Biden’s low approval ratings don’t mean he is bound to lose the 2024 US election — here’s why

Biden's low approval ratings don't mean he is bound to lose the 2024 US election -- here's why

US Democrats have been spooked by some recent polling which suggests that voters intend to pick Donald Trump ahead of Joe Biden in some key states in the 2024 presidential election.

A CNN poll reported on the website Real Clear Politics on November 8 put current US president Biden on 45% and Trump on 49% in such a contest. This lead of 4% is statistically significant, which means that it cannot be attributed to errors which can occur with all polls but represents a genuine lead of the former president over the current incumbent.

This has prompted David Axelrod, an advisor to former president Barack Obama who has been credited with running the latter’s successful campaigns in 2008 and 2012, to tweet: “If he (Biden) continues to run, he will be the nominee of the Democratic Party. What he needs to decide is whether that is wise; whether it’s in his best interest or the country’s?” This illustrates the nervousness among some Democrats about the upcoming presidential election, due to take place on Tuesday November 5 2024.

However, another indicator may suggest there is still strong backing for the Democrats. There have been some notable electoral successes for the party in recent elections for governors in Ohio, Virginia and Kentucky in November 2023. Winning all of these states would be important for the Biden campaign. Abortion was a top issue in all three states, with voters in Ohio also backing a change to the state constitution designed to protect abortion rights, a big Democratic issue.

One concern about Biden is his age (81), but also his poor job approval ratings from the American public relating to his work as president. His average approval ratings reported by Real Clear Politics calculated from several different polls is currently 41%. By contrast, an average of 56% of respondents in these polls disapproved of his performance.

That said, we should be cautious about the accuracy of polls in this case. There are questions about the value of presidential approval ratings as a guide to the subsequent performance a year in advance of the election. The chart, below, shows the relationship between presidential approval ratings in November of the year prior to elections, and the Republican share of delegates in the electoral college in these elections. It covers the 19 presidential elections since 1948.

The focus is on delegates in the US electoral college, rather than the percentage vote shares in the contest, since the former decide the outcome of presidential elections, not the latter. The electoral college was put in place by the “founding fathers” of the US constitution to act as a buffer between voters and the presidency. They were concerned that a demagogue might capture the presidency if the voters got carried away by a particular candidate. The electoral college was thought to be a protection from this happening, and the number of votes each state receives is based on population size. So states with a smaller population receive fewer votes.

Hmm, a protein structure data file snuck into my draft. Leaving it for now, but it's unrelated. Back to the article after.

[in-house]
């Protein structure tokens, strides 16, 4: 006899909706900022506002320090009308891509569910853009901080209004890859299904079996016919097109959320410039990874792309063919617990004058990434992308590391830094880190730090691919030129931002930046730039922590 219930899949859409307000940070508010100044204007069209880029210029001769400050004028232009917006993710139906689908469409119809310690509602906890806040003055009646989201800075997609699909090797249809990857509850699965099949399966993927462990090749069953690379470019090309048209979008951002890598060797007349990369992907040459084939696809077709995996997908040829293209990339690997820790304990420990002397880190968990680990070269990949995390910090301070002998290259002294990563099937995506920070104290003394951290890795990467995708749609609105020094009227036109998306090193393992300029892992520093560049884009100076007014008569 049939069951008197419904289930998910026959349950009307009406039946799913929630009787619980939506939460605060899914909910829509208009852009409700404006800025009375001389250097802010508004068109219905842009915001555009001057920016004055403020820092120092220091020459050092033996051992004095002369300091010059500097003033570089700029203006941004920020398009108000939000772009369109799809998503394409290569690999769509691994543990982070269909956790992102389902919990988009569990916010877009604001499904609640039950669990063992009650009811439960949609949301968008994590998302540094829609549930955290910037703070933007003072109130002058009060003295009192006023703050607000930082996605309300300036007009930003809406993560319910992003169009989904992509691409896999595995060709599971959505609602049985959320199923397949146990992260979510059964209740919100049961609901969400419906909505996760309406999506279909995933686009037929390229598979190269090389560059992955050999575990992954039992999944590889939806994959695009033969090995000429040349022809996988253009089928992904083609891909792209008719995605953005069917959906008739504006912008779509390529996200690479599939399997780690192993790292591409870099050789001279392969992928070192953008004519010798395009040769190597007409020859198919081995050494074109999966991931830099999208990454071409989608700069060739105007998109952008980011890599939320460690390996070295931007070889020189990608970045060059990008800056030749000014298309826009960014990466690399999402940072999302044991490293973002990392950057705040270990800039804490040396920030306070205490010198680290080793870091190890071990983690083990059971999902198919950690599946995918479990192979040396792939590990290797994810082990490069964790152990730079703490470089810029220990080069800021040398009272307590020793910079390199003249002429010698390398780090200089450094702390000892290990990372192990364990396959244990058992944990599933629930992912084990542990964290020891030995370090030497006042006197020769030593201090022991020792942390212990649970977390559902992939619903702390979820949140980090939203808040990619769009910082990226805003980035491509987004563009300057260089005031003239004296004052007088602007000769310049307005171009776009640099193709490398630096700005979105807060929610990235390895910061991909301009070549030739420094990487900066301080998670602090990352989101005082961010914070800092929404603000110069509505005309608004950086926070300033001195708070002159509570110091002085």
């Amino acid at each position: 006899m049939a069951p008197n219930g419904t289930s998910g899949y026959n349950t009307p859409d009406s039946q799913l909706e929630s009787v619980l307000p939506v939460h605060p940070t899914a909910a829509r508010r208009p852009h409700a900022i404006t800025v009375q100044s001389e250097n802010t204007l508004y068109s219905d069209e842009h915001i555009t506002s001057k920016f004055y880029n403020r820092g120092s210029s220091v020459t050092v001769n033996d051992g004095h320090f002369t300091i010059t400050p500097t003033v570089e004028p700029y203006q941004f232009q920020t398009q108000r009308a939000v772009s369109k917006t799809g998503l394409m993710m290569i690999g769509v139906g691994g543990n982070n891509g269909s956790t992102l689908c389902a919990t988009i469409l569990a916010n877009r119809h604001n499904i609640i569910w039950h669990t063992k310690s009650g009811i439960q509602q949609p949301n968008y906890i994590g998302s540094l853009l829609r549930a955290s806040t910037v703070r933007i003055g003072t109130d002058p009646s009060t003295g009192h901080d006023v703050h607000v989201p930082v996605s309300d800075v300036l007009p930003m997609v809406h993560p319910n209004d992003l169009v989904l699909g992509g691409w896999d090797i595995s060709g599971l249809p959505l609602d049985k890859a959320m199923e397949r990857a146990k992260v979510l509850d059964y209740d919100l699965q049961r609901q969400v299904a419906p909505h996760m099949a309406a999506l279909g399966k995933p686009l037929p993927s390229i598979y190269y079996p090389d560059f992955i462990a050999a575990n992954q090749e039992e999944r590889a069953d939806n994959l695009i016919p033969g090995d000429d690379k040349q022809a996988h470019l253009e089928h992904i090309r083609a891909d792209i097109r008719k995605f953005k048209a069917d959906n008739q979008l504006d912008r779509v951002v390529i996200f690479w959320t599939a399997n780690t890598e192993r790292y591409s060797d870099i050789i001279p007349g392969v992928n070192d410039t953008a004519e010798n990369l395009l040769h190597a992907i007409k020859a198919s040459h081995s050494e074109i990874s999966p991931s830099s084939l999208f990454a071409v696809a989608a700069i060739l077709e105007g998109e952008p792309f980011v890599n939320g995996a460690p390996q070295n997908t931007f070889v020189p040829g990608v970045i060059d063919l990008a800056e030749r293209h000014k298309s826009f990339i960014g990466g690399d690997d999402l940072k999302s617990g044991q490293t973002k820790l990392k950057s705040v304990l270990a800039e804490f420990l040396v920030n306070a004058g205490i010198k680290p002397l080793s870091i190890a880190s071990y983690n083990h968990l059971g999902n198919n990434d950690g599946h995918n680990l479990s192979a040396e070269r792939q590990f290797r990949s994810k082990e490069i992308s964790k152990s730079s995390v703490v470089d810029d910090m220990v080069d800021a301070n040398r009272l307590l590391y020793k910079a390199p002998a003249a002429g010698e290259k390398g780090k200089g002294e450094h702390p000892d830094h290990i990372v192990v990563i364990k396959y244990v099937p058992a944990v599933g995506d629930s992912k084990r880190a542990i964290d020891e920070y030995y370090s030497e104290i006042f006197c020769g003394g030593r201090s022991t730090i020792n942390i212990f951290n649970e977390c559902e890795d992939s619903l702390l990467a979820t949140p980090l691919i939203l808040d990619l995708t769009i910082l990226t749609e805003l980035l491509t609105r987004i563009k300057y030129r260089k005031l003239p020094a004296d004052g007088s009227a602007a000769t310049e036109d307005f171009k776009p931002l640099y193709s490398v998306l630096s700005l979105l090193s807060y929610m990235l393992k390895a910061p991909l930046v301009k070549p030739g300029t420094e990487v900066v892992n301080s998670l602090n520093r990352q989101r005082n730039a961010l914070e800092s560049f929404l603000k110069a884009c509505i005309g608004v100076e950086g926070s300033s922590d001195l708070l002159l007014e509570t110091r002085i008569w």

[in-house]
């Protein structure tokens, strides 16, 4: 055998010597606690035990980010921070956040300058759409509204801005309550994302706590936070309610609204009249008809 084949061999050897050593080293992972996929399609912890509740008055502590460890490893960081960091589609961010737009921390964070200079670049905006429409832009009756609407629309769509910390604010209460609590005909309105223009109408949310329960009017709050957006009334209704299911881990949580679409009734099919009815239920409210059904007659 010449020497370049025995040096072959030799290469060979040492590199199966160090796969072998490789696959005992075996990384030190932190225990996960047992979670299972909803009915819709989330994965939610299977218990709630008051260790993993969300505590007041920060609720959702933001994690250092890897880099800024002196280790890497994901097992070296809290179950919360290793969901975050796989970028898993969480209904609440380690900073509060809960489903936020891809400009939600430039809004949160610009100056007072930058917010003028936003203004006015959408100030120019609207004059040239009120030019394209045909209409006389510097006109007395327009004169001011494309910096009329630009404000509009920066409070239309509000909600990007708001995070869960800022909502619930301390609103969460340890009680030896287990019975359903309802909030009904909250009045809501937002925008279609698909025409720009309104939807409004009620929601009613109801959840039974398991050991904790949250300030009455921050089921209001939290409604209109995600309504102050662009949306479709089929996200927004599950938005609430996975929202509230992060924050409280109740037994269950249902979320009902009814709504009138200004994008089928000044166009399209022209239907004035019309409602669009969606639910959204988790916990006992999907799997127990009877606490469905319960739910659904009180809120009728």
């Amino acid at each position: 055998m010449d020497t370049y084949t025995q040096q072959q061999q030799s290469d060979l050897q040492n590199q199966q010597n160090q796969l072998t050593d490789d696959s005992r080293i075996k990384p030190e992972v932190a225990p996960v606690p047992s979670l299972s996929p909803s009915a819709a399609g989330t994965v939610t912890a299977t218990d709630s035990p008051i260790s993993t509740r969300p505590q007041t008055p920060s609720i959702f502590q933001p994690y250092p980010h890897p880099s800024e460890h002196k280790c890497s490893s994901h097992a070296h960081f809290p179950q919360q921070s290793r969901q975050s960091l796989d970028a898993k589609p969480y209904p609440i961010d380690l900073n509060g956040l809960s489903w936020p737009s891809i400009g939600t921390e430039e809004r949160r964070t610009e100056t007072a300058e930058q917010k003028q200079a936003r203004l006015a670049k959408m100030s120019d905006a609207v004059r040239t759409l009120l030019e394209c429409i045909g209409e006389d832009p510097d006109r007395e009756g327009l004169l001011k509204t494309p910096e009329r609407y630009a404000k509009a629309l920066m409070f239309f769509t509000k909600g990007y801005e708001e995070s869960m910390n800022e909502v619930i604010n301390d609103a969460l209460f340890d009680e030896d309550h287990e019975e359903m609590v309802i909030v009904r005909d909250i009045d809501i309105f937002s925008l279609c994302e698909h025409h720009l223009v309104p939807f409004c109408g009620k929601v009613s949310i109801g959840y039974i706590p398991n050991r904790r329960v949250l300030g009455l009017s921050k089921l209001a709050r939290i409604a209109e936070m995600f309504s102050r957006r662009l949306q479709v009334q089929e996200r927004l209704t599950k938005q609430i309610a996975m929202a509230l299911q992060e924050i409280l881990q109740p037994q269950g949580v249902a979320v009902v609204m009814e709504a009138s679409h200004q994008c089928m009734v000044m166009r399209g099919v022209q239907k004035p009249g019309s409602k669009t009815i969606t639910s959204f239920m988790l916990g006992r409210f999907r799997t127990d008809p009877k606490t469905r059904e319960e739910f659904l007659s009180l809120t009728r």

Hilary Clinton won the popular vote in the 2016 election but lost the contest in the electoral college. Given this, it is questionable as to how successful the institution has has been in practice. But we do need to focus on the college results.

This analysis uses approval ratings for the Republican candidate when that party is in power, and the Democrat when they are in office. This captures the impact of performance of the incumbent on the subsequent presidential election for both parties, although in the chart we are focusing on the Republicans.

The chart shows that there is a rather weak relationship between job approval and electoral college votes a year later for Republican incumbents. The largest discrepancy between the two was in 1972 when Richard Nixon had rather modest job approval ratings in 1971 but went on to win a landslide victory against George McGovern, a weak Democrat opponent. A similar thing happened again in 1984 when Ronald Reagan sought a second term and ran a very successful campaign against his Democrat opponent Walter Mondale.

Republican presidential job approval in year prior to the election and subsequent electoral college shares

To be fair, this does not always happen since Democrat Barack Obama beat Republican candidate John McCain for the presidency in 2008 after George W. Bush stepped down at the end of his second term as president. On that occasion Bush’s approval ratings in 2007 were poor and the Republican candidate failed to change this in his campaign.

This means if we look at approval ratings for both Democrat and Republican incumbents a year before the presidential election, they are something of a guide to the outcome a year later. But the relationship is weak and if we use it to try to forecast the outcome, then there is a good chance that the forecast will be wrong.

That said, for the sake of argument, let’s assume that this simple model accurately depicts the relationship and so forecasts the effects correctly. If so, what does it predict? The answer is that Biden’s 41% approval rating now predicts that he could get a 53% vote in the upcoming election.

Therefore, Biden would serve a second term. The president’s ratings may be poor, but if this model is accurate, he is still going to win the election. So, it is not a good idea to get too excited about polling results a year ahead of the election.

Paul Whiteley has received funding from the British Academy and the ESRC.